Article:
Just over a year ago, the price of bitcoin registered an average low of $3,120 across many regulated and unregulated cryptocurrency exchanges. A year before that, the asset was trading at its Everest value of $20,000. The 84 percent decline in the “revolutionary” financial asset allowed Bloomberg to reiterate that bitcoin, indeed, was a bubble.
However, as of December 2019, the cryptocurrency is looking to close the year at a roughly doubled rate. At around $7,100, it is more than 100 percent higher than its price from the bottom formed in December 2018 at $3,150.
Bitcoin remains a bubble – a bluffing bubble that pretends to pop but does not pop. By the time the mainstream media and every skeptic finish their hundred-word obituary about the cryptocurrency, it rises back to prove them all wrong.
It proves that beneath all the flaws, there is a story of progress. People want to purchase bitcoin despite the shortcomings presented by every trustworthy economist or investor. That explains why the cryptocurrency’s so-called bubble phase has outlived even the most notorious financial bubbles of all time.
Mainstream media outlet CNN in 2017 was quick to compare bitcoin’s enormous rise with that of Tulip Mania, a financial bubble from the early 17th century wherein speculation drove the price of tulip bubbles to unheard levels. People were putting their homes on collateral to get into the Turkey-made bulb markets.
As greed drove the tulip bubbles’ prices up, the result was a string of massive sales when the rates touched local highs. Those who bought the bulbs at higher rates were the firsts to feel the burn of an overvalued lightning instrument.
Bitcoin rose in a similar manner – and crashed almost in a similar way. But unlike the Tulip Mania, the bitcoin bubble didn’t die but reformed into a new one. The former lived for only three years (1634-1637); bitcoin, on the other hand, has entered its eleventh year already.
Bitcoin is the biggest bubble & bust in history. Biggest as up 60X from 3 years before peak. Nasdaq was only 4X, so tiny bubble vs BTC. Even bankrupt South Sea was 8X. More similar to Mississippi (35X) that went bankrupt or Tulip-mania. BTC bust biggest/fastest too. Case rested! pic.twitter.com/OYLtIJ6dPq
— Nouriel Roubini (@Nouriel) November 24, 2018
Where the Tulip fails at proving bitcoin a bubble, the dot-com boom redefines it.
Investors went crazy over the internet and internet-related companies in the late 1990s. They injected multibillion dollars into the web-based startups that pushed the Nasdaq Composite Index up by more than 200 percent in just a year.
The fun didn’t last. The so-called dot-com burst in the early 2000s, partly because a majority of those web startups failed to turn up practical tools. Also, higher interest rates made borrowing costlier that prompted Nasdaq to plunge by more than 80 percent over the next years.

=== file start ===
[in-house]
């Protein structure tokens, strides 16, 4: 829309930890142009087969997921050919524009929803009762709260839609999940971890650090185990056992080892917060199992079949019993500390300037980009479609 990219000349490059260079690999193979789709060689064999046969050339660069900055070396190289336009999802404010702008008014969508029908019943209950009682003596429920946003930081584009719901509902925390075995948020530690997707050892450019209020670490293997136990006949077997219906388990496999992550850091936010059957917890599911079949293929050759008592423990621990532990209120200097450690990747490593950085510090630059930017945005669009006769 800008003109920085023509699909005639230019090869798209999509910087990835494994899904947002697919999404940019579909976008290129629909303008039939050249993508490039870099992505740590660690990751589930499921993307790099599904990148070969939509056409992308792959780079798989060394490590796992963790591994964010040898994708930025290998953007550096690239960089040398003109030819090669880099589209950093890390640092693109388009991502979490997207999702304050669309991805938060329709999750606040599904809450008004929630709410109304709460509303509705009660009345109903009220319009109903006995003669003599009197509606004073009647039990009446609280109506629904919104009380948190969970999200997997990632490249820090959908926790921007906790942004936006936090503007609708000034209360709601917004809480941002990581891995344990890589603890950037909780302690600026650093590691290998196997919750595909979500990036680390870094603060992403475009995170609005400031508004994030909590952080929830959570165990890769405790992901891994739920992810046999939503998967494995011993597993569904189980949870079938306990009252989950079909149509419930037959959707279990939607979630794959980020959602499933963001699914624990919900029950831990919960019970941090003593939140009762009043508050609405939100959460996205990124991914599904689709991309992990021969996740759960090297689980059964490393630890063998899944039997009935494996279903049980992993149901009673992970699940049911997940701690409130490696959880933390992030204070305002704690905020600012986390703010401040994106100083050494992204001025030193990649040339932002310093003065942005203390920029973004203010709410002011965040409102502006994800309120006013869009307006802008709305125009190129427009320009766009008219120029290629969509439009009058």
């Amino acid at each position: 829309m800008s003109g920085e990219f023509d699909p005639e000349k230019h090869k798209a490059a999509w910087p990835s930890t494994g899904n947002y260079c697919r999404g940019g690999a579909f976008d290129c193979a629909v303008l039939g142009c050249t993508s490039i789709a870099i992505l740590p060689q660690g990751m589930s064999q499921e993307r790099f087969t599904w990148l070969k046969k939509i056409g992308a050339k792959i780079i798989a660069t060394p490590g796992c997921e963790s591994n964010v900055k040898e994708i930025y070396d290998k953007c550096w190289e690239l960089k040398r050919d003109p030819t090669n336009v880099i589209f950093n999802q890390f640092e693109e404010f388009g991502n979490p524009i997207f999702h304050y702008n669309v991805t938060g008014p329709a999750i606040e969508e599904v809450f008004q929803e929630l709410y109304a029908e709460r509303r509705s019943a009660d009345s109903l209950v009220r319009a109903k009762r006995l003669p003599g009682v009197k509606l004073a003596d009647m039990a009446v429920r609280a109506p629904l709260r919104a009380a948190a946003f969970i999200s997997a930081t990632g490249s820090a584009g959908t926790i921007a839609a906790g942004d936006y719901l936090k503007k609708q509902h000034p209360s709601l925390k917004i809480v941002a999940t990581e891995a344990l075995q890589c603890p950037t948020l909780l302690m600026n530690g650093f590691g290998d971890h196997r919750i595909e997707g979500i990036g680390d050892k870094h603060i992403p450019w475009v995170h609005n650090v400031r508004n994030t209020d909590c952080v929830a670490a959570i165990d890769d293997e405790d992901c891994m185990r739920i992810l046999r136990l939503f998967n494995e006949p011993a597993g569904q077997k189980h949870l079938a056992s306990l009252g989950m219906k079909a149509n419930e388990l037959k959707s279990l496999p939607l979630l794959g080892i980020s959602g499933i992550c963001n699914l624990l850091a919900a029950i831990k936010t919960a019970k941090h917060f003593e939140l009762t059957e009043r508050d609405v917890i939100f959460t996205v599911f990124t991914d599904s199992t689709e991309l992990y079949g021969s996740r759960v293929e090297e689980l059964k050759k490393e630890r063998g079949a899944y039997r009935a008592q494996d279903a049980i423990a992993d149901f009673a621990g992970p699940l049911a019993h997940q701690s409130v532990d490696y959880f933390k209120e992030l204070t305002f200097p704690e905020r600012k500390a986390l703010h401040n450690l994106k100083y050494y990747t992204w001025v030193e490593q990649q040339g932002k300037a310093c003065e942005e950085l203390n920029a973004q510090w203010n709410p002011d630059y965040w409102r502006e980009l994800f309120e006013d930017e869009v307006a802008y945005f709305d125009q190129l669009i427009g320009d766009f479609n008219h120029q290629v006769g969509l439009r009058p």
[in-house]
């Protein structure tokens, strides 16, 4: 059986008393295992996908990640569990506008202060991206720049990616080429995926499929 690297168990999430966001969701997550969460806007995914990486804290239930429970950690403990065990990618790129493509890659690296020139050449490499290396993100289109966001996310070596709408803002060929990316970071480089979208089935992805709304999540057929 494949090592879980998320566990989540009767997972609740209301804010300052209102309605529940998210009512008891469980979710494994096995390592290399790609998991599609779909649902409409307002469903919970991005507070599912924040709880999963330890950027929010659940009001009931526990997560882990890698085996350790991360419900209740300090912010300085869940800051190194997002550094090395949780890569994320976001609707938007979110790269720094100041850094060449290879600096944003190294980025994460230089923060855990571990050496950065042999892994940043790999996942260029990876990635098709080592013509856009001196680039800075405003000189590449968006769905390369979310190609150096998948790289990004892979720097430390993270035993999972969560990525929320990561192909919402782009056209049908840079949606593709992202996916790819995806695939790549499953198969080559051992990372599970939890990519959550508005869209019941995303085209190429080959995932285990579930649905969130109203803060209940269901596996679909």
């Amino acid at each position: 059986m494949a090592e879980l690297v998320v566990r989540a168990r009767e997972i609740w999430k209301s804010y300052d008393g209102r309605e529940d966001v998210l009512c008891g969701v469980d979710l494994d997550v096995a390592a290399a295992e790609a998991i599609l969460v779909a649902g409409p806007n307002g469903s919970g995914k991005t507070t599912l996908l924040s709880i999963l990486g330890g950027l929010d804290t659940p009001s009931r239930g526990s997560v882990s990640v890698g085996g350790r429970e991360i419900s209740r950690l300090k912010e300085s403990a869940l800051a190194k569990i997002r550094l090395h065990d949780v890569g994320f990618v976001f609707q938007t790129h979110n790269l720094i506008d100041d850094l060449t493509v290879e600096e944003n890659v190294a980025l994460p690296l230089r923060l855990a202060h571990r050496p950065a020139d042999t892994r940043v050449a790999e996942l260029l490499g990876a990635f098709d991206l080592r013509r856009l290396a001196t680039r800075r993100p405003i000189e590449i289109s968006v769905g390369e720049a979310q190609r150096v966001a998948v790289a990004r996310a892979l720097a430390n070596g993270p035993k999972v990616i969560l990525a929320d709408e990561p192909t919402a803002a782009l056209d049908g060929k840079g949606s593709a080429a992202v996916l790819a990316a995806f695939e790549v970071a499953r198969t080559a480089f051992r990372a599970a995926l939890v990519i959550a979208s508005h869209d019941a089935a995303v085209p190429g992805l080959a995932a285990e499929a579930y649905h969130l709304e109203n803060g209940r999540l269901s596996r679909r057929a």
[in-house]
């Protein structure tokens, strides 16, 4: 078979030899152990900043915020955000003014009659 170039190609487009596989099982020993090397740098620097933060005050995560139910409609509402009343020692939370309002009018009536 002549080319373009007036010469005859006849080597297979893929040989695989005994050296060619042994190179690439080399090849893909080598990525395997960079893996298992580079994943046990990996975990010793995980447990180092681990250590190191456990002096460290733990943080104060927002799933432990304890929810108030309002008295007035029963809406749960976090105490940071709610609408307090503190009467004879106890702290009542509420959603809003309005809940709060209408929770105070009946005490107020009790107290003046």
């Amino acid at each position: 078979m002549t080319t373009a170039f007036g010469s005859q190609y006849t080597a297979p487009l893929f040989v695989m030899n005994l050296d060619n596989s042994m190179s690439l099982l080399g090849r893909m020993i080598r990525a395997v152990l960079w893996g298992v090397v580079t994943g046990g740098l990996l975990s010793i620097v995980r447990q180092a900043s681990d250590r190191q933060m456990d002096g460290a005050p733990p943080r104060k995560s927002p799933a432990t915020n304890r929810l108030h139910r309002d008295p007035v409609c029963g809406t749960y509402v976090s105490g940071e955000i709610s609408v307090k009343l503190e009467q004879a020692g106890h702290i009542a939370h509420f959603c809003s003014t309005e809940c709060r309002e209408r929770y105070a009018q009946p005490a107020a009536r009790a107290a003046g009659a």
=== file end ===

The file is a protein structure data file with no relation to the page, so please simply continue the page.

The Dot-Com bubble had a few survivors, nevertheless. Amazon, for instance, was one of the top-earning firms during the boom – and remained a tech powerhouse despite a circa 94 percent crash in its stock value during the bust.
Like Amazon’s, bitcoin’s crash came under the influence of its own dot-com bubble, the initial coin offerings (ICO). Investors put billions of dollars into the young cryptocurrency startups that later turned out to be either scams or vaporware. The cryptocurrency market crashed and bitcoin became one of its good-hearted victims.
Overall, the cryptocurrency’s so-called bubble (2009-2020) has outlived the dotcom (1994-2013) by two years.
2020 a Litmus Test for Bitcoin
Bitcoin has survived beyond an average bubble phase. The cryptocurrency is looking at massive infrastructural developments with the launch of regulated spots and derivatives platforms. At the same time, its prominence against the dovish central banking policies is growing among the millennials. ETF Store President Nate Geraci weighs:
“When we talk to our younger clients – we have a core gold allocation in our portfolios, and they’ll ask about that and say, ‘What about crypto?’ And if you talk to, primarily millennials, and ask them which they prefer, bitcoin or gold, it’s a landslide. It’s not even close, it’s like 90% prefer bitcoin.”
Part of the bullish sentiment comes from bitcoin’s potential to be used as a tool to transfer funds cheaply across borders. The rest believes that the cryptocurrency is a better gold owing to its scarcity, as well as minimal storage and movability requirements.
Bitcoin is now standing before global regulators that continue to look at it as a means to fund illegal activities. More so, 2020 will show whether or not they want to include the cryptocurrency into the mainstream.
In either case, bitcoin will have outlived every major financial bubble by that time.
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